Dispute Resolution – what is it and what are my options?

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Given the delays and cost of Court proceedings, not to mention the stress and emotional cost of going to Court, Court should only be considered as the last resort to resolving a family dispute.  Sadly, however, too many cases end up in Court, often because individuals simply do not have the knowledge as to what options are available to them to resolve their family dispute.

Family solicitors regularly refer to Alternative Dispute Resolution (ADR) as a means to resolving the issues between individuals arising as a result of their separation, but what is meant by ADR?

ADR is an alternative way to resolve a dispute, other than litigation via Court.  In family matters dispute resolution includes solicitor-led negotiation, mediation, collaborative law, Early Neutral Evaluation / Private FDR, and Arbitration.

The key feature of ADR is that both parties must agree to engage in the process.  There are many advantages of ADR, which most notably includes the flexibility, reduced costs, and the ability for individuals to retain control in respect of their family situation because save for Arbitration, the other ADR processes mentioned above involve the parties reaching an agreement between themselves with the assistance of a trained third party.

Solicitor-Led negotiation

The aim of solicitor led negotiation is to try and reach an agreement via solicitors’ correspondence, discussions on the telephone between solicitors or a round table meeting.  Such negotiations can take place at any point and can continue to take place even if Court proceedings have been issued.  Often solicitor-led negotiation is regarded as a good alternative to mediation, when mediation is not suitable.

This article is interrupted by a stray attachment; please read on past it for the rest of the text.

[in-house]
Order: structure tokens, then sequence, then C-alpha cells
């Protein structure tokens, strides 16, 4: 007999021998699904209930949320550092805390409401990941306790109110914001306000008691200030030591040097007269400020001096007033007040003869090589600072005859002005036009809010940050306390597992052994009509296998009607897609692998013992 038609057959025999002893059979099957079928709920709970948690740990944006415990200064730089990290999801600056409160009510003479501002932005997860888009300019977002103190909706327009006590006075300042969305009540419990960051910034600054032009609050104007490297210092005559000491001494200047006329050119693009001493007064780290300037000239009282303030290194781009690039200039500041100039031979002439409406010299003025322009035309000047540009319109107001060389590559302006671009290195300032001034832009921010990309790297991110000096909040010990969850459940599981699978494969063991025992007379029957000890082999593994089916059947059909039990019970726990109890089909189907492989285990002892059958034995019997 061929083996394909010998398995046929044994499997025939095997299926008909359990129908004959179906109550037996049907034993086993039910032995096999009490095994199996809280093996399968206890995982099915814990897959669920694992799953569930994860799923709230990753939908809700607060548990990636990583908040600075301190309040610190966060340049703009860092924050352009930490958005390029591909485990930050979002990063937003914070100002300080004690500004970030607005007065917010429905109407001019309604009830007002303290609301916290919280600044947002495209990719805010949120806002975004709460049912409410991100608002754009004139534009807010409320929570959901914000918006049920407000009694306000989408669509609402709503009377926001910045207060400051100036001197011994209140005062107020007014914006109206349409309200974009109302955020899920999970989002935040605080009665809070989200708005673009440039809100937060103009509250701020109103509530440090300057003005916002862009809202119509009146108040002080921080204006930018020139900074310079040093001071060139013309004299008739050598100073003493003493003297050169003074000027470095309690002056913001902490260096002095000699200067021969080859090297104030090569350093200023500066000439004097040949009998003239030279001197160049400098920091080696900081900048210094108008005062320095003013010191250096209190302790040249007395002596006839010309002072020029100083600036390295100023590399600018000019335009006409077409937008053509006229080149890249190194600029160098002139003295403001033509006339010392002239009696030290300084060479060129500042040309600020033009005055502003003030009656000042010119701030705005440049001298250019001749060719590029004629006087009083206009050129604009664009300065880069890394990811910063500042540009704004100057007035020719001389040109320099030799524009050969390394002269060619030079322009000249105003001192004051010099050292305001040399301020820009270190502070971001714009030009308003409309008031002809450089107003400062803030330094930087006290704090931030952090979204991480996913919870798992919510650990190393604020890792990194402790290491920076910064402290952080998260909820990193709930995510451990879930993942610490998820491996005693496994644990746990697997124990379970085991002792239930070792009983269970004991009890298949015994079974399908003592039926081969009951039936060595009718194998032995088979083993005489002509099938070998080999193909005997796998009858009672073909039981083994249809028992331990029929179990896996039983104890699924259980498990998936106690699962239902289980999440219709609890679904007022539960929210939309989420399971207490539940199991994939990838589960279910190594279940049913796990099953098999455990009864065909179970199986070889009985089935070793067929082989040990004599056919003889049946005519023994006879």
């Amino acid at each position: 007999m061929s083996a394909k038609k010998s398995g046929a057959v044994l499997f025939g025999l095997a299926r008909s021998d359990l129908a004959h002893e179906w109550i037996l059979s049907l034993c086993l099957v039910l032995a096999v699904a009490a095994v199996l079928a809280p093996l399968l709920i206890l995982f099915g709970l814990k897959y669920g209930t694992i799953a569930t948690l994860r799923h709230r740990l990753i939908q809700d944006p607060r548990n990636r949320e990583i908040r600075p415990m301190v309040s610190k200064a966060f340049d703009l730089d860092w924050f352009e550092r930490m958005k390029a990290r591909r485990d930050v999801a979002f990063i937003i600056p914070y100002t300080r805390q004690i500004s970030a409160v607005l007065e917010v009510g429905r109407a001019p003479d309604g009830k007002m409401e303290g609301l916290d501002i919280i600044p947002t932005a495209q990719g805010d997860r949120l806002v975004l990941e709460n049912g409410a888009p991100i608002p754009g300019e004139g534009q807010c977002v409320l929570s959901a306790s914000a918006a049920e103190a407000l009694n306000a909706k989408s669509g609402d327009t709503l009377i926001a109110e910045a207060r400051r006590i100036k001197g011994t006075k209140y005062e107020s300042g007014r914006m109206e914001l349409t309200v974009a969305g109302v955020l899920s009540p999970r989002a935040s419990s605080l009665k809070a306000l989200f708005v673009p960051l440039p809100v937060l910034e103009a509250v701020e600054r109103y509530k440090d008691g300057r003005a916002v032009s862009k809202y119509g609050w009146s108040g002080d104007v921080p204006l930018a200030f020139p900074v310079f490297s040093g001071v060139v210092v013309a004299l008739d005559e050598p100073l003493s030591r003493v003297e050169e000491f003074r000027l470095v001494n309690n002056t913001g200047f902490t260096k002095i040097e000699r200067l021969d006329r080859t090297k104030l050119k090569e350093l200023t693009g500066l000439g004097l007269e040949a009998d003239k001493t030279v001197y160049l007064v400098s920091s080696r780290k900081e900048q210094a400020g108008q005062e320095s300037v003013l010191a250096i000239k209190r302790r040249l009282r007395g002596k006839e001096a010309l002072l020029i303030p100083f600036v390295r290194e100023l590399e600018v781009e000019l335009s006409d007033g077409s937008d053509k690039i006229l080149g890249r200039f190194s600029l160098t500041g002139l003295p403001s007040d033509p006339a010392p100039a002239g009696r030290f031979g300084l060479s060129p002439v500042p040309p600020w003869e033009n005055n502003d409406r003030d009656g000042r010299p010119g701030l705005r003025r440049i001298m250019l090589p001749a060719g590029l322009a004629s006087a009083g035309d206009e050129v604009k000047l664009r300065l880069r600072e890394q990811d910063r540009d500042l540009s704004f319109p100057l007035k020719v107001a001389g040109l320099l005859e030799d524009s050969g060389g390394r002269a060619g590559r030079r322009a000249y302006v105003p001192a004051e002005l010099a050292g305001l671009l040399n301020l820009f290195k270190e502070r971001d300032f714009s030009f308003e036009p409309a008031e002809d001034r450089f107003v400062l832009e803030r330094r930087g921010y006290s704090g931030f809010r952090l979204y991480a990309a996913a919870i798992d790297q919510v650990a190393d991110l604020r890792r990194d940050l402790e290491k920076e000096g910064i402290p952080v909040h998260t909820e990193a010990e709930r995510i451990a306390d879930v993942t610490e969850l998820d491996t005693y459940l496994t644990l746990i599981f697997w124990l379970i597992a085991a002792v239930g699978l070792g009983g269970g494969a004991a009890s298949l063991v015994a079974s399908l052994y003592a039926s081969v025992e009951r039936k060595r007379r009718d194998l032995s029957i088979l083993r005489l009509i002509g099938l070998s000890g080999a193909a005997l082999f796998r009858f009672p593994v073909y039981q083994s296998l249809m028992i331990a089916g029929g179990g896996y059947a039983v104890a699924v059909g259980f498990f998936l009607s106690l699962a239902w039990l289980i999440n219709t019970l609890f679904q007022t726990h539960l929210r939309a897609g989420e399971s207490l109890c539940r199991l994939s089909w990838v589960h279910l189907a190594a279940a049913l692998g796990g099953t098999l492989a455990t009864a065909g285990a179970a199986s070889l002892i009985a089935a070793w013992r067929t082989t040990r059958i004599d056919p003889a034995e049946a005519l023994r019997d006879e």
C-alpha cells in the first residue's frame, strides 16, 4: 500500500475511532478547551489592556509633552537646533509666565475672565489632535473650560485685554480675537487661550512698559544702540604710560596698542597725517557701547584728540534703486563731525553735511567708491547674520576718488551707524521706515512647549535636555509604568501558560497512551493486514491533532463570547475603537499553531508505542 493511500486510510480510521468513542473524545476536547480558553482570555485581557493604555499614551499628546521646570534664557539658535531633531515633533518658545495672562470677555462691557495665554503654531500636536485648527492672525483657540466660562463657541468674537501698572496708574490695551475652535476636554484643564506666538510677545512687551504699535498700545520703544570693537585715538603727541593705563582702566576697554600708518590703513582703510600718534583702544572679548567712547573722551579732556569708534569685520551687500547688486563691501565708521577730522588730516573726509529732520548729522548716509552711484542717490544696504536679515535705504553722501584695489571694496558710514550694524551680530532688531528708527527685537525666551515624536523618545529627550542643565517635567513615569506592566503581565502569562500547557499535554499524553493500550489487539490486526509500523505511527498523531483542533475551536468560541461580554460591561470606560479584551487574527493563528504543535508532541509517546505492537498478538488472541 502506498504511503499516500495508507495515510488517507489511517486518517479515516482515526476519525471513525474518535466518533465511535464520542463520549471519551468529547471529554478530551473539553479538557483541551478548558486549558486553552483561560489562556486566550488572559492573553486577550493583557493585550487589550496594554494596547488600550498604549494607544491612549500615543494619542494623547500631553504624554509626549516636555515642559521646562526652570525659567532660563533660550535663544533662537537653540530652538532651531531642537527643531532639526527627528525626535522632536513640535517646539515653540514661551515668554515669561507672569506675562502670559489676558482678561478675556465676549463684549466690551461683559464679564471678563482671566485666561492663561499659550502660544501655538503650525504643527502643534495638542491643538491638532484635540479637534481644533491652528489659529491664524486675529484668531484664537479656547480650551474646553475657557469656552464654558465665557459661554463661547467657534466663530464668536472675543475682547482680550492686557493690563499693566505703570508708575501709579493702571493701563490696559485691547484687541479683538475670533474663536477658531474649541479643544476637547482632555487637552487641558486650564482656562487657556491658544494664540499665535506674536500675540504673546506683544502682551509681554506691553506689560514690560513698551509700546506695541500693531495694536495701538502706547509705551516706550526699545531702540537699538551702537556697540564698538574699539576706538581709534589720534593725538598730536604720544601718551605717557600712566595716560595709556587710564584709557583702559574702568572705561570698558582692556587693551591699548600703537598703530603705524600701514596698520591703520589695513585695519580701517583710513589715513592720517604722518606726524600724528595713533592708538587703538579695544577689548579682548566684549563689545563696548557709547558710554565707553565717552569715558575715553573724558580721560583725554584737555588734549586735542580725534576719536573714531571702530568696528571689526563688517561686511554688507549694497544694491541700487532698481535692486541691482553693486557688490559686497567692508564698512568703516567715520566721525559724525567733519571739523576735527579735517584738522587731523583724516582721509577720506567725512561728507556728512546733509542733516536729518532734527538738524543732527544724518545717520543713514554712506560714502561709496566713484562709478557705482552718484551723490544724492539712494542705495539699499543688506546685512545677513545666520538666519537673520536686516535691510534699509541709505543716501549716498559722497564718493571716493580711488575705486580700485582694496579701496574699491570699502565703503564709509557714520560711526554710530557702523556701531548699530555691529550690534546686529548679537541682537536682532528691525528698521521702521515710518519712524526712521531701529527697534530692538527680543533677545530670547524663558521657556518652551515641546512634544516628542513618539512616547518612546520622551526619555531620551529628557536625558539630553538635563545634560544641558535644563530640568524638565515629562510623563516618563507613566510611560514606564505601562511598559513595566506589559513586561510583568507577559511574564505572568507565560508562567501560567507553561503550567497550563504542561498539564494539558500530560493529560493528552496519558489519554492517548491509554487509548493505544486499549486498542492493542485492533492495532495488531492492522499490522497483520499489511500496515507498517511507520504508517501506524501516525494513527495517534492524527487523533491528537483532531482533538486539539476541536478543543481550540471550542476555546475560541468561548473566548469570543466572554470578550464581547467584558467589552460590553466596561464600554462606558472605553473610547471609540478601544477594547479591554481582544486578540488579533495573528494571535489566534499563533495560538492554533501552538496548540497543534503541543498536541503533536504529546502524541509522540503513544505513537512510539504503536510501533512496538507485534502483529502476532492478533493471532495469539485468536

Mediation

Mediation is a voluntary, without prejudice and confidential process whereby the parties meet with a trained independent mediator.  The mediator will not impose a decision on the parties and instead he/she acts as a facilitator to assist the parties to explore and discuss the issues in dispute, with the aim of finding solutions, narrowing the issues and/or reaching an agreement regarding matters as a whole.  In family mediation, the mediator’s role is to ensure that both parties feel heard and that there is a balance of power in the meeting. The mediator cannot advise the parties, but he/she can provide information which will assist the parties in reaching an agreement.  Mediation can take place in person or virtually, and in some cases children can be involved in the process, enabling their voices to be heard.

Collaborative Law

Under the collaborative process, both parties appoint their own solicitor who must be collaboratively trained.  At the outset you and your solicitor will sign an agreement which commits you to trying to resolve matters without issuing Court proceedings and if the collaborative process breaks down, your solicitor can no longer act for you.  This acts as an incentive for parties to see the process though to the end and agree matters.  The discussions take place with both parties and their solicitor and in effect are 4 -way meetings with the aim of narrowing the issues and reaching an agreement.